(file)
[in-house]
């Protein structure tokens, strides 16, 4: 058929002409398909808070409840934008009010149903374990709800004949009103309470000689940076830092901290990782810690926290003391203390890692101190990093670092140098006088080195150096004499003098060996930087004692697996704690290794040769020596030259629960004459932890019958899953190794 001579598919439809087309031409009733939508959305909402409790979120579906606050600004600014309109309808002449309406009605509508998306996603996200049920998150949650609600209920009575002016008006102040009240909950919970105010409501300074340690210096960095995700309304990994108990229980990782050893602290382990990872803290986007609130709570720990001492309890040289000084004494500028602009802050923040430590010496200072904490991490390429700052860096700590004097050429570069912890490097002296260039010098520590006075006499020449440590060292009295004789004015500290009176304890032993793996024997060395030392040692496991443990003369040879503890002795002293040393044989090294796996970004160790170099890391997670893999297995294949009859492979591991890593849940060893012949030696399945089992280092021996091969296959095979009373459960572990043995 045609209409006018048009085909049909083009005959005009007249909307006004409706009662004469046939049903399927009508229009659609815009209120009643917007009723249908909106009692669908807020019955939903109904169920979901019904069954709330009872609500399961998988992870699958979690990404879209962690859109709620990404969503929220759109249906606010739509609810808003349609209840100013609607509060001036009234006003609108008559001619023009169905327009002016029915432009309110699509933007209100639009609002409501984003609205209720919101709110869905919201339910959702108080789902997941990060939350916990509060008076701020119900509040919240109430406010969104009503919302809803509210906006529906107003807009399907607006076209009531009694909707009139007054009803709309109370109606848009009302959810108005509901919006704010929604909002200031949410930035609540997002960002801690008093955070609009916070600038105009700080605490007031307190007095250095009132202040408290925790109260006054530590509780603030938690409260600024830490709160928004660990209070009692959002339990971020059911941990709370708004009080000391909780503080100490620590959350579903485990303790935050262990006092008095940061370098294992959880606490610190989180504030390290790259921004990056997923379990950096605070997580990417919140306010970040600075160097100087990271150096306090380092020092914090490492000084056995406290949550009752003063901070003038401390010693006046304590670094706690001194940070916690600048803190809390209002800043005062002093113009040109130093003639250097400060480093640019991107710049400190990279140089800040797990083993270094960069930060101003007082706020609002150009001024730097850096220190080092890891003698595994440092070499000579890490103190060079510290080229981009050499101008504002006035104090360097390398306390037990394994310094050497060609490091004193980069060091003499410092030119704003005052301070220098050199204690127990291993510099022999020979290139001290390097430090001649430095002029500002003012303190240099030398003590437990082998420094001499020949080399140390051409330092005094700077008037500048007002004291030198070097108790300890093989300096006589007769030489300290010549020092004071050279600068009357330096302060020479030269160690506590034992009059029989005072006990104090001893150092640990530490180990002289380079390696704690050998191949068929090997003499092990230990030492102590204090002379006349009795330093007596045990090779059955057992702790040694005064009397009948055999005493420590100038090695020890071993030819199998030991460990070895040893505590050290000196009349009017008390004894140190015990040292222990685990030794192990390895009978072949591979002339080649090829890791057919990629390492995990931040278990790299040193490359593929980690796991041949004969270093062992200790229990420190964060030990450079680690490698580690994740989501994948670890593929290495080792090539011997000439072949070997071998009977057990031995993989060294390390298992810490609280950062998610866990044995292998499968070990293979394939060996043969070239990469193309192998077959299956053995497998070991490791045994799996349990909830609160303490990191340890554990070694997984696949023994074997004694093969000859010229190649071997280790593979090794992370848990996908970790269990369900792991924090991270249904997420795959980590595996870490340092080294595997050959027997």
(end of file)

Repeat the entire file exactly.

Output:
[in-house]
């Protein structure tokens, strides 16, 4: 058929002409398909808070409840934008009010149903374990709800004949009103309470000689940076830092901290990782810690926290003391203390890692101190990093670092140098006088080195150096004499003098060996930087004692697996704690290794040769020596030259629960004459932890019958899953190794 001579598919439809087309031409009733939508959305909402409790979120579906606050600004600014309109309808002449309406009605509508998306996603996200049920998150949650609600209920009575002016008006102040009240909950919970105010409501300074340690210096960095995700309304990994108990229980990782050893602290382990990872803290986007609130709570720990001492309890040289000084004494500028602009802050923040430590010496200072904490991490390429700052860096700590004097050429570069912890490097002296260039010098520590006075006499020449440590060292009295004789004015500290009176304890032993793996024997060395030392040692496991443990003369040879503890002795002293040393044989090294796996970004160790170099890391997670893999297995294949009859492979591991890593849940060893012949030696399945089992280092021996091969296959095979009373459960572990043995 045609209409006018048009085909049909083009005959005009007249909307006004409706009662004469046939049903399927009508229009659609815009209120009643917007009723249908909106009692669908807020019955939903109904169920979901019904069954709330009872609500399961998988992870699958979690990404879209962690859109709620990404969503929220759109249906606010739509609810808003349609209840100013609607509060001036009234006003609108008559001619023009169905327009002016029915432009309110699509933007209100639009609002409501984003609205209720919101709110869905919201339910959702108080789902997941990060939350916990509060008076701020119900509040919240109430406010969104009503919302809803509210906006529906107003807009399907607006076209009531009694909707009139007054009803709309109370109606848009009302959810108005509901919006704010929604909002200031949410930035609540997002960002801690008093955070609009916070600038105009700080605490007031307190007095250095009132202040408290925790109260006054530590509780603030938690409260600024830490709160928004660990209070009692959002339990971020059911941990709370708004009080000391909780503080100490620590959350579903485990303790935050262990006092008095940061370098294992959880606490610190989180504030390290790259921004990056997923379990950096605070997580990417919140306010970040600075160097100087990271150096306090380092020092914090490492000084056995406290949550009752003063901070003038401390010693006046304590670094706690001194940070916690600048803190809390209002800043005062002093113009040109130093003639250097400060480093640019991107710049400190990279140089800040797990083993270094960069930060101003007082706020609002150009001024730097850096220190080092890891003698595994440092070499000579890490103190060079510290080229981009050499101008504002006035104090360097390398306390037990394994310094050497060609490091004193980069060091003499410092030119704003005052301070220098050199204690127990291993510099022999020979290139001290390097430090001649430095002029500002003012303190240099030398003590437990082998420094001499020949080399140390051409330092005094700077008037500048007002004291030198070097108790300890093989300096006589007769030489300290010549020092004071050279600068009357330096302060020479030269160690506590034992009059029989005072006990104090001893150092640990530490180990002289380079390696704690050998191949068929090997003499092990230990030492102590204090002379006349009795330093007596045990090779059955057992702790040694005064009397009948055999005493420590100038090695020890071993030819199998030991460990070895040893505590050290000196009349009017008390004894140190015990040292222990685990030794192990390895009978072949591979002339080649090829890791057919990629390492995990931040278990790299040193490359593929980690796991041949004969270093062992200790229990420190964060030990450079680690490698580690994740989501994948670890593929290495080792090539011997000439072949070997071998009977057990031995993989060294390390298992810490609280950062998610866990044995292998499968070990293979394939060996043969070239990469193309192998077959299956053995497998070991490791045994799996349990909830609160303490990191340890554990070694997984696949023994074997004694093969000859010229190649071997280790593979090794992370848990996908970790269990369900792991924090991270249904997420795959980590595996870490340092080294595997050959027997």